Blood Red is owned by Mr. Crystal and myself.
Today's art scan is a panel from a Ben Casey daily strip, drawn by Neal Adams... when he was all of twenty-two freaking years old. Holy Shit... just think about that for a second. This daily isn't the best strip work of it's day, by any stretch. It isn't as good as Neal would end up producing decade or so down the line. It is, however, pretty goddamn amazing for a kid just barely old enough to buy a drink.
As we've discussed here before, Neal comes from the school of realistic photo-reference typified by the likes of Stan Drake and Alex Kotzky. Neal would go on to revolutionize the comic book industry by bringing that sensibility to the world of stretchy pants. Judging by the pencil roughs I've seen, I think Neal became so good at his pseudo-realism that he eventually all but dropped his reliance on photos. At the time this Ben Casey was drawn, though, I assume he was still taking and using his own reference.
The drawing in this example is solid as hell, and Neal's inking, as always, really sells it. I have no idea where a kid of 22 got the balls to attack the page like this. It's really pretty mind-blowing. The inking on the clothing is incredibly lively. Look at the lines on the angry man's suit jacket. I don't quite buy the rendering on his right arm, but everything else is so sharp and perfect. Likewise for that man's hair.
The composition is also very nice, and something of a bold choice. I think most artists would have drawn this confrontation in profile, to fully show the angry man leaning into the doctor's space. The way Neal has drawn it, though, has a more subtle and impressive impact. The doctor (the strip's lead, Ben Casey) is cool and detached here, separated from the rage by the vast expanse of desk.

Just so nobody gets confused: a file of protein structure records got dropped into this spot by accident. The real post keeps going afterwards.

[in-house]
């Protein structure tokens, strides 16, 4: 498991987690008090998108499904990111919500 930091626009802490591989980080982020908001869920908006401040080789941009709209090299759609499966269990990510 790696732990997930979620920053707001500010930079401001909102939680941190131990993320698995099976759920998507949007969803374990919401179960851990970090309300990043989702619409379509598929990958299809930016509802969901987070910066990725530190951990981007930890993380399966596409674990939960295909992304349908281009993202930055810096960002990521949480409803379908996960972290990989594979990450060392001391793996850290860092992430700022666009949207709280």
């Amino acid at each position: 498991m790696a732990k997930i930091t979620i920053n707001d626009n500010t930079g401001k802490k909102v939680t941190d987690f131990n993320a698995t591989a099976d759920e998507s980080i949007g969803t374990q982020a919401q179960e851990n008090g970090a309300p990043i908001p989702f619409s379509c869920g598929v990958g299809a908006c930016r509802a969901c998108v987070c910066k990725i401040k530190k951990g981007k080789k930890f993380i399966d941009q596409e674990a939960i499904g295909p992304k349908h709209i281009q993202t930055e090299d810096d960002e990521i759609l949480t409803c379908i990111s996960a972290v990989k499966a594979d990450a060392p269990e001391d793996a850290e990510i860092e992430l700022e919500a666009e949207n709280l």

One technical note: this strip was drawn on a special paper called dou-shade, or benday board. The paper was manufactured with two tones built in. Those tones were invisible until the artist applied one of two special solutions that brought them out. Many artists used this paper to good effect. It was a simple way to add tones to black and white art without the hassle of cutting zip-a-tone screens. Neal uses the tones really well, combining them with his great, textural inking to create a very rich effect. There is one problem with using dou-shade board. You can't use whiteout on the page, because it would make applying the developer to the board directly impossible. Thus, there is little room for mistakes. I used dou-shade on a comic book mini-series once, and it was fun, but stressful. Neal didn't have much to worry about, I guess... there is no hint of whiteout on the daily I own.
Of course, being as good as Neal was as young as he was can be a mixed blessing. It must be tough to carry that incredibly promising start with you throughout your career. Neal has met that challenge with mixed results, but he's certainly one of the giants of comic book art.
Okay... enough outta me. Enjoy the genius, and come back for more next Tuesday!
Does someone own Ben Casey? Somebody has to, right? Anyway, if you wanna use the good doctor, do a search and figure it out before you get in trouble, okay?